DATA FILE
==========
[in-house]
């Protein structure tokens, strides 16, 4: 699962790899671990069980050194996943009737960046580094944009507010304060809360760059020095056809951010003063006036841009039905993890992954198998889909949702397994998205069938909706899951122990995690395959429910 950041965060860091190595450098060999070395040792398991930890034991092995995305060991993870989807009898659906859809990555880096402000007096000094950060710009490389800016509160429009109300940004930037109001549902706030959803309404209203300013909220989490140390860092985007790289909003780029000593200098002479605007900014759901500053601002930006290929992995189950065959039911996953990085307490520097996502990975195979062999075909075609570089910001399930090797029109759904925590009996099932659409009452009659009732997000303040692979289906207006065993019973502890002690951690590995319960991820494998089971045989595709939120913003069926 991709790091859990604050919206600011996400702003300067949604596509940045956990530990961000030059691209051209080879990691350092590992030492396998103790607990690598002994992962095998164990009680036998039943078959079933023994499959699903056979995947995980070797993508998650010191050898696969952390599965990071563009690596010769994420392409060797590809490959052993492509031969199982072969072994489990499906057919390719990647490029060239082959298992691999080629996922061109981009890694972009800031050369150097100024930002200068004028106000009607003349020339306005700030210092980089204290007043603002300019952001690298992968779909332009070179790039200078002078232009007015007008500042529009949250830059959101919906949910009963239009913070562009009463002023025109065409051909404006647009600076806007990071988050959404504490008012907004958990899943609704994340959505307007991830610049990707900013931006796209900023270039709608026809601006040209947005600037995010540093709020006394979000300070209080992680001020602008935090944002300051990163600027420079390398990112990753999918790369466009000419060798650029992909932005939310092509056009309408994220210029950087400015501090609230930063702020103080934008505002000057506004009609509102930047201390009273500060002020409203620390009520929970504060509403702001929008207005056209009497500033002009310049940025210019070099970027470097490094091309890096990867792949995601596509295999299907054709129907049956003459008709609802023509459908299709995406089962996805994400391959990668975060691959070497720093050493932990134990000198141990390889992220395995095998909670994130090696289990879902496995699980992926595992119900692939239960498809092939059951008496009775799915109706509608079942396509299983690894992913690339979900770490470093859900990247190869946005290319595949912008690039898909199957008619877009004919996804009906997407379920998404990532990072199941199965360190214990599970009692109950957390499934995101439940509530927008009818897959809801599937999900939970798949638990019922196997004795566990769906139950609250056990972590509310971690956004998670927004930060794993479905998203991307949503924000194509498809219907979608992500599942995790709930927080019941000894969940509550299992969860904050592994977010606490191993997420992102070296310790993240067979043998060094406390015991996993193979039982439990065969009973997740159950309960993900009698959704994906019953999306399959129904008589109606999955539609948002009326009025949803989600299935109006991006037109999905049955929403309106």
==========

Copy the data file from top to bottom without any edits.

[in-house]
């Protein structure tokens, strides 16, 4: 699962790899671990069980050194996943009737960046580094944009507010304060809360760059020095056809951010003063006036841009039905993890992954198998889909949702397994998205069938909706899951122990995690395959429910 950041965060860091190595450098060999070395040792398991930890034991092995995305060991993870989807009898659906859809990555880096402000007096000094950060710009490389800016509160429009109300940004930037109001549902706030959803309404209203300013909220989490140390860092985007790289909003780029000593200098002479605007900014759901500053601002930006290929992995189950065959039911996953990085307490520097996502990975195979062999075909075609570089910001399930090797029109759904925590009996099932659409009452009659009732997000303040692979289906207006065993019973502890002690951690590995319960991820494998089971045989595709939120913003069926 991709790091859990604050919206600011996400702003300067949604596509940045956990530990961000030059691209051209080879990691350092590992030492396998103790607990690598002994992962095998164990009680036998039943078959079933023994499959699903056979995947995980070797993508998650010191050898696969952390599965990071563009690596010769994420392409060797590809490959052993492509031969199982072969072994489990499906057919390719990647490029060239082959298992691999080629996922061109981009890694972009800031050369150097100024930002200068004028106000009607003349020339306005700030210092980089204290007043603002300019952001690298992968779909332009070179790039200078002078232009007015007008500042529009949250830059959101919906949910009963239009913070562009009463002023025109065409051909404006647009600076806007990071988050959404504490008012907004958990899943609704994340959505307007991830610049990707900013931006796209900023270039709608026809601006040209947005600037995010540093709020006394979000300070209080992680001020602008935090944002300051990163600027420079390398990112990753999918790369466009000419060798650029992909932005939310092509056009309408994220210029950087400015501090609230930063702020103080934008505002000057506004009609509102930047201390009273500060002020409203620390009520929970504060509403702001929008207005056209009497500033002009310049940025210019070099970027470097490094091309890096990867792949995601596509295999299907054709129907049956003459008709609802023509459908299709995406089962996805994400391959990668975060691959070497720093050493932990134990000198141990390889992220395995095998909670994130090696289990879902496995699980992926595992119900692939239960498809092939059951008496009775799915109706509608079942396509299983690894992913690339979900770490470093859900990247190869946005290319595949912008690039898909199957008619877009004919996804009906997407379920998404990532990072199941199965360190214990599970009692109950957390499934995101439940509530927008009818897959809801599937999900939970798949638990019922196997004795566990769906139950609250056990972590509310971690956004998670927004930060794993479905998203991307949503924000194509498809219907979608992500599942995790709930927080019941000894969940509550299992969860904050592994977010606490191993997420992102070296310790993240067979043998060094406390015991996993193979039982439990065969009973997740159950309960993900009698959704994906019953999306399959129904008589109606999955539609948002009326009025949803989600299935109006991006037109999905049955929403309106």